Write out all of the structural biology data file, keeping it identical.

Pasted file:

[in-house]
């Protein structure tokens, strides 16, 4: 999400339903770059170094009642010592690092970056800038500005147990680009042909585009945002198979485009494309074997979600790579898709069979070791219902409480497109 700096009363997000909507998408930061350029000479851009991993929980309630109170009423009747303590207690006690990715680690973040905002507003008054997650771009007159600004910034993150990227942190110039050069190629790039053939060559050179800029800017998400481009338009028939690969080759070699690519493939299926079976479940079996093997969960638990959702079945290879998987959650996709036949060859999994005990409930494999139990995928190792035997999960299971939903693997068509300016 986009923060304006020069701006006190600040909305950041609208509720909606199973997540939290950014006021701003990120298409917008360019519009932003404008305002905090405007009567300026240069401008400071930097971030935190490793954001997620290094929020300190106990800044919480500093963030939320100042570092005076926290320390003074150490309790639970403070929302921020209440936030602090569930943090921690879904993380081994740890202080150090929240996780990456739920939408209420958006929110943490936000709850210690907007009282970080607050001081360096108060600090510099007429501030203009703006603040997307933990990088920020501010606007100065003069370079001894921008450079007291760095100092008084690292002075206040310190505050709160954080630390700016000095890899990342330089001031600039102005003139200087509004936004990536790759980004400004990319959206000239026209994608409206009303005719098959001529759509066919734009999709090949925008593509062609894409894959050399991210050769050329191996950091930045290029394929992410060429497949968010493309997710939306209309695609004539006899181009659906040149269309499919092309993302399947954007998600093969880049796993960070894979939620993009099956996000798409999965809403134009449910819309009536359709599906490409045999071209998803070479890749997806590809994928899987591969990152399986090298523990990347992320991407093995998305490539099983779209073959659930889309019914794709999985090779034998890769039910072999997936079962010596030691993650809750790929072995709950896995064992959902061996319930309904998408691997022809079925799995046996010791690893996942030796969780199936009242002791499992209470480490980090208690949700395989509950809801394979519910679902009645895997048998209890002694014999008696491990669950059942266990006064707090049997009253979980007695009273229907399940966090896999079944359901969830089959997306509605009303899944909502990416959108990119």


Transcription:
[in-house]
């Protein structure tokens, strides 16, 4: 999400339903770059170094009642010592690092970056800038500005147990680009042909585009945002198979485009494309074997979600790579898709069979070791219902409480497109 700096009363997000909507998408930061350029000479851009991993929980309630109170009423009747303590207690006690990715680690973040905002507003008054997650771009007159600004910034993150990227942190110039050069190629790039053939060559050179800029800017998400481009338009028939690969080759070699690519493939299926079976479940079996093997969960638990959702079945290879998987959650996709036949060859999994005990409930494999139990995928190792035997999960299971939903693997068509300016 986009923060304006020069701006006190600040909305950041609208509720909606199973997540939290950014006021701003990120298409917008360019519009932003404008305002905090405007009567300026240069401008400071930097971030935190490793954001997620290094929020300190106990800044919480500093963030939320100042570092005076926290320390003074150490309790639970403070929302921020209440936030602090569930943090921690879904993380081994740890202080150090929240996780990456739920939408209420958006929110943490936000709850210690907007009282970080607050001081360096108060600090510099007429501030203009703006603040997307933990990088920020501010606007100065003069370079001894921008450079007291760095100092008084690292002075206040310190505050709160954080630390700016000095890899990342330089001031600039102005003139200087509004936004990536790759980004400004990319959206000239026209994608409206009303005719098959001529759509066919734009999709090949925008593509062609894409894959050399991210050769050329191996950091930045290029394929992410060429497949968010493309997710939306209309695609004539006899181009659906040149269309499919092309993302399947954007998600093969880049796993960070894979939620993009099956996000798409999965809403134009449910819309009536359709599906490409045999071209998803070479890749997806590809994928899987591969990152399986090298523990990347992320991407093995998305490539099983779209073959659930889309019914794709999985090779034998890769039910072999997936079962010596030691993650809750790929072995709950896995064992959902061996319930309904998408691997022809079925799995046996010791690893996942030796969780199936009242002791499992209470480490980090208690949700395989509950809801394979519910679902009645895997048998209890002694014999008696491990669950059942266990006064707090049997009253979980007695009273229907399940966090896999079944359901969830089959997306509605009303899944909502990416959108990119």